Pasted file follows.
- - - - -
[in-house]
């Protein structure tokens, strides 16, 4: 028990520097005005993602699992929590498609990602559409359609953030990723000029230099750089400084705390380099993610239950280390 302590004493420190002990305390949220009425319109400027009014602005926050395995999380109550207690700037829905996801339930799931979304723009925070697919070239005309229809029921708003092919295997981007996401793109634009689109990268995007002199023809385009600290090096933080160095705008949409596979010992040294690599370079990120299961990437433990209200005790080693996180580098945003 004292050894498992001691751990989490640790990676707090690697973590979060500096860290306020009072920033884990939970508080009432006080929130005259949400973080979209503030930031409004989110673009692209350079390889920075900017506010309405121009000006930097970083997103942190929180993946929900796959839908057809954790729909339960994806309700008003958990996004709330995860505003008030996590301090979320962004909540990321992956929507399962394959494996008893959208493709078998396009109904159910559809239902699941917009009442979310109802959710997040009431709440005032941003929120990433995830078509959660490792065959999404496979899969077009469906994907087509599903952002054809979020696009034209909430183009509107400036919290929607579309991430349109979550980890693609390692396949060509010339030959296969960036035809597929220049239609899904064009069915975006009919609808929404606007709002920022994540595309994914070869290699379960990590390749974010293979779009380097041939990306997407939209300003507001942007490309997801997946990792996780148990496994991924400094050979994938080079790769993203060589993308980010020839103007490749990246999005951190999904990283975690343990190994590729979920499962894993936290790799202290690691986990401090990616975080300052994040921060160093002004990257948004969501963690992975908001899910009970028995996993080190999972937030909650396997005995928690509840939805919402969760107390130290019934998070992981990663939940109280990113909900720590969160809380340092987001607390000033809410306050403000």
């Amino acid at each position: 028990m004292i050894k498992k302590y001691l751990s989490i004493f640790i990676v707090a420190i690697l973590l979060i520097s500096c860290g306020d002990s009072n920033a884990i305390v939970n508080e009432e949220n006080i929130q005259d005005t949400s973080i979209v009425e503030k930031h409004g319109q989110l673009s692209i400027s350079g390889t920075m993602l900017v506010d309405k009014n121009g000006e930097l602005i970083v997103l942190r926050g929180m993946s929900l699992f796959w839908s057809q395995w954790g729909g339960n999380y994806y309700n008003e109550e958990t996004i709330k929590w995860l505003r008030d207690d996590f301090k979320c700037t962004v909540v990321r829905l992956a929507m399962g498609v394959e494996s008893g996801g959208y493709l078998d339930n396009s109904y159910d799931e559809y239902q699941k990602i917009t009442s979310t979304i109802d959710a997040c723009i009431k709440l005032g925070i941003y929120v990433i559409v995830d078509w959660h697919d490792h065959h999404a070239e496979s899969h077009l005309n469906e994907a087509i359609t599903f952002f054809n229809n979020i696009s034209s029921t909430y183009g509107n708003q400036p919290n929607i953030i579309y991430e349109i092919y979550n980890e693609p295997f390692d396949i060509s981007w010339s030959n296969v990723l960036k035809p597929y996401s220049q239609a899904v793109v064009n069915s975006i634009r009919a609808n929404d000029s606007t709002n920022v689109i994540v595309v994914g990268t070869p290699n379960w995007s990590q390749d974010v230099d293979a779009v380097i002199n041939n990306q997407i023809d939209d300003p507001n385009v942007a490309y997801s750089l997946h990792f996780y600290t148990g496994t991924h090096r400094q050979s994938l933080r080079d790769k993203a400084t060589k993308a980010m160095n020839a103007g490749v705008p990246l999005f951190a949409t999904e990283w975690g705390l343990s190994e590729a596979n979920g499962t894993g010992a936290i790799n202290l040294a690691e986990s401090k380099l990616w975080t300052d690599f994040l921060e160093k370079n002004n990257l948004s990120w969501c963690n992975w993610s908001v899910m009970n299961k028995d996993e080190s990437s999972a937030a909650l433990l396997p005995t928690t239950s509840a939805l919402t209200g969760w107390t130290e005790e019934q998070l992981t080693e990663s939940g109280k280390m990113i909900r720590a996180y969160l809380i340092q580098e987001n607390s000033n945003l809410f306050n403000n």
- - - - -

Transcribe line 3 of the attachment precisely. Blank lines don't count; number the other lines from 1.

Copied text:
């Amino acid at each position: 028990m004292i050894k498992k302590y001691l751990s989490i004493f640790i990676v707090a420190i690697l973590l979060i520097s500096c860290g306020d002990s009072n920033a884990i305390v939970n508080e009432e949220n006080i929130q005259d005005t949400s973080i979209v009425e503030k930031h409004g319109q989110l673009s692209i400027s350079g390889t920075m993602l900017v506010d309405k009014n121009g000006e930097l602005i970083v997103l942190r926050g929180m993946s929900l699992f796959w839908s057809q395995w954790g729909g339960n999380y994806y309700n008003e109550e958990t996004i709330k929590w995860l505003r008030d207690d996590f301090k979320c700037t962004v909540v990321r829905l992956a929507m399962g498609v394959e494996s008893g996801g959208y493709l078998d339930n396009s109904y159910d799931e559809y239902q699941k990602i917009t009442s979310t979304i109802d959710a997040c723009i009431k709440l005032g925070i941003y929120v990433i559409v995830d078509w959660h697919d490792h065959h999404a070239e496979s899969h077009l005309n469906e994907a087509i359609t599903f952002f054809n229809n979020i696009s034209s029921t909430y183009g509107n708003q400036p919290n929607i953030i579309y991430e349109i092919y979550n980890e693609p295997f390692d396949i060509s981007w010339s030959n296969v990723l960036k035809p597929y996401s220049q239609a899904v793109v064009n069915s975006i634009r009919a609808n929404d000029s606007t709002n920022v689109i994540v595309v994914g990268t070869p290699n379960w995007s990590q390749d974010v230099d293979a779009v380097i002199n041939n990306q997407i023809d939209d300003p507001n385009v942007a490309y997801s750089l997946h990792f996780y600290t148990g496994t991924h090096r400094q050979s994938l933080r080079d790769k993203a400084t060589k993308a980010m160095n020839a103007g490749v705008p990246l999005f951190a949409t999904e990283w975690g705390l343990s190994e590729a596979n979920g499962t894993g010992a936290i790799n202290l040294a690691e986990s401090k380099l990616w975080t300052d690599f994040l921060e160093k370079n002004n990257l948004s990120w969501c963690n992975w993610s908001v899910m009970n299961k028995d996993e080190s990437s999972a937030a909650l433990l396997p005995t928690t239950s509840a939805l919402t209200g969760w107390t130290e005790e019934q998070l992981t080693e990663s939940g109280k280390m990113i909900r720590a996180y969160l809380i340092q580098e987001n607390s000033n945003l809410f306050n403000n």